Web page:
Indian authorities have stopped issuing death certificates in occupied Kashmir and are compelling medical personnel to not acknowledge the use of force by occupying forces in clashes with the people of the disputed valley. An exclusive report by The Independent is in stark contrast to the Narendra Modi-led government’s official stance that ‘all is well’ in the occupied Himalayan region since it revoked Article 370 of the Indian Constitution thereby withdrawing IoK’s autonomy.
Despite a strict clampdown on movement and information, foreign media has reported protests breaking out across the occupied valley with Indian forces using live ammunition, shotgun pellets and other tactics to subdue demonstrators.
A doctor from Srinagar told The Independent that the hospital staff has verbal instructions from the Indian authorities “to keep admissions related to the clashes to a minimum, and to discharge victims quickly, in order to keep statistics down”.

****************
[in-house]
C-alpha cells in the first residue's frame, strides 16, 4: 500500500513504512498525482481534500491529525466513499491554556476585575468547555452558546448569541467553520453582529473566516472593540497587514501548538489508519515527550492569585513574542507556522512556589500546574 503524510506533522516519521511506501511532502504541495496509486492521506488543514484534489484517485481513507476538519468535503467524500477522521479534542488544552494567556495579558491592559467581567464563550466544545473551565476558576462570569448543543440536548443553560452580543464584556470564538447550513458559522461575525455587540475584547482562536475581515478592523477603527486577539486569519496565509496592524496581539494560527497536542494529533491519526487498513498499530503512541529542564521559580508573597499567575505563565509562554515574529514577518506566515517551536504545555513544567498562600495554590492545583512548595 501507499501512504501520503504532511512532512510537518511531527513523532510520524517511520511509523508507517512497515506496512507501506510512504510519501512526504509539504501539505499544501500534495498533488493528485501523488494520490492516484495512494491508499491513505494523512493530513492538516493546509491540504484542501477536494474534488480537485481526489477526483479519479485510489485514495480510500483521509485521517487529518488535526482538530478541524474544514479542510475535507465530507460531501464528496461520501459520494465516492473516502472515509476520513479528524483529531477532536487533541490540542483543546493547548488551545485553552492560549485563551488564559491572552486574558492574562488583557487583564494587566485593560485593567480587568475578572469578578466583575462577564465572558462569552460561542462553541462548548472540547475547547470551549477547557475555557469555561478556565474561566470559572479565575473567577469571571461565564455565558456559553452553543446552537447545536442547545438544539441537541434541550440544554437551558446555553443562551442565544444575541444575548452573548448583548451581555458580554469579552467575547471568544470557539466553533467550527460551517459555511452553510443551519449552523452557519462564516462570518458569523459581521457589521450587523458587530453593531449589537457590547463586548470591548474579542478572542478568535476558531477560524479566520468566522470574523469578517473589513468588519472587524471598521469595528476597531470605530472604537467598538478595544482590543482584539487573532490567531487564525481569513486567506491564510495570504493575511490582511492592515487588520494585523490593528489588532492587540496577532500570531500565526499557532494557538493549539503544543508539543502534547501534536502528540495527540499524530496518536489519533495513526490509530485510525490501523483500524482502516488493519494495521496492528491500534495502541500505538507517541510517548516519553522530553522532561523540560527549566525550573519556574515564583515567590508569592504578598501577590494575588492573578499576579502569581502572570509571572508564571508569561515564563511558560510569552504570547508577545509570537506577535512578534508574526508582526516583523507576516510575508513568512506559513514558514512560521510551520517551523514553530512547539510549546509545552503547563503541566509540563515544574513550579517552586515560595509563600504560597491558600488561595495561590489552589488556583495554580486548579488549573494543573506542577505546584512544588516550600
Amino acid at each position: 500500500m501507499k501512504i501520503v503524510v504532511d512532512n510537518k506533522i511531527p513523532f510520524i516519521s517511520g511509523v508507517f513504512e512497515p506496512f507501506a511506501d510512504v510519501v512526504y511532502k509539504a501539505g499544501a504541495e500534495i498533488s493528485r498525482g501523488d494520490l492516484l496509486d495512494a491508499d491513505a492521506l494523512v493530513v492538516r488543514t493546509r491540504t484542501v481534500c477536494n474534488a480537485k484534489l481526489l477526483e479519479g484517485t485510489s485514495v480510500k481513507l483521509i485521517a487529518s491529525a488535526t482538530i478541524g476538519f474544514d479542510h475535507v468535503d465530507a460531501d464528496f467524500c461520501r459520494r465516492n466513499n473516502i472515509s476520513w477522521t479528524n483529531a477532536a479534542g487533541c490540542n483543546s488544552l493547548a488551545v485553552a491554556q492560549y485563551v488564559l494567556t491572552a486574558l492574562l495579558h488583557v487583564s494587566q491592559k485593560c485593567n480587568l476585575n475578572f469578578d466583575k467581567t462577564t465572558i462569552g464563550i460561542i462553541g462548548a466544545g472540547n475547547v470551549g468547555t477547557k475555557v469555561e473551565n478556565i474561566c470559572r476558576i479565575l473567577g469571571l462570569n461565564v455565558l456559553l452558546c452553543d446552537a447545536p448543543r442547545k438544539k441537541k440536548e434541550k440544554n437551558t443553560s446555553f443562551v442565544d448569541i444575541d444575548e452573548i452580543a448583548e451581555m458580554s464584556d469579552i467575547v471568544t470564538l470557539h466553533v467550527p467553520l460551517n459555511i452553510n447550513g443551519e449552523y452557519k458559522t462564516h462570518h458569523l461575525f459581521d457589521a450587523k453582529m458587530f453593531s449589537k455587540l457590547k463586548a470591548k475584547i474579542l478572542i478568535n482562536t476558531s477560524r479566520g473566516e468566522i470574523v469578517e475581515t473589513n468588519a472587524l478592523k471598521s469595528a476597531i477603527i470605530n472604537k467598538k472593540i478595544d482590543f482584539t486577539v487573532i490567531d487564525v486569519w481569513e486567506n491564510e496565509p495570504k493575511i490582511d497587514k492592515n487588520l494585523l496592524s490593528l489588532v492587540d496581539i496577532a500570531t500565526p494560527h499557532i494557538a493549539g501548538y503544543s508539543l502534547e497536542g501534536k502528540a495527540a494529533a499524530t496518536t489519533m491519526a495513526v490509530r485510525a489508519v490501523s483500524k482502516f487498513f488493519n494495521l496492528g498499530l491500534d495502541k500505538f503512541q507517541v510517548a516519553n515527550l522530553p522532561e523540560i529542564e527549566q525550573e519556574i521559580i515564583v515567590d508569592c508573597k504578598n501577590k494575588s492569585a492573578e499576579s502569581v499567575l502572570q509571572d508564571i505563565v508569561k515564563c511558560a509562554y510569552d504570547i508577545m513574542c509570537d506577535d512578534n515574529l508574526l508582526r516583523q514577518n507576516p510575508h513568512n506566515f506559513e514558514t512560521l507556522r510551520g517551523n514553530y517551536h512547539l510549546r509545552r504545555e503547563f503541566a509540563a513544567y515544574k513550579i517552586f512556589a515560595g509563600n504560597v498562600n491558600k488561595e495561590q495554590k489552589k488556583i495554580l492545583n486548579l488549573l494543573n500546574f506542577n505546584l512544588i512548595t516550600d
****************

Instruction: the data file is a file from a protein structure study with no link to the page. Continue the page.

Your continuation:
“And in the cases of the three deaths, relatives spoke of their frustration at trying to get doctors to formally acknowledge the role played by the clashes – or even to issue them with death certificates at all,” the British newspaper adds.
Late in the afternoon of 9 August, Fehmeeda Bano, a 35-year-old mother with two young sons, was at her home in Bemina on the outskirts of Srinagar when clashes erupted between security forces and protesters outside. Her husband, 42-year-old Rafiq Shagoo, took the children inside a room as they started to panic.
“After the protesters were chased away, the security forces started pelting stones at the houses, breaking glass windows,” Rafiq Shagoo recalls while talking to The Independent. “If a vehicle parked outside the house came in their way, they damaged them [too].”
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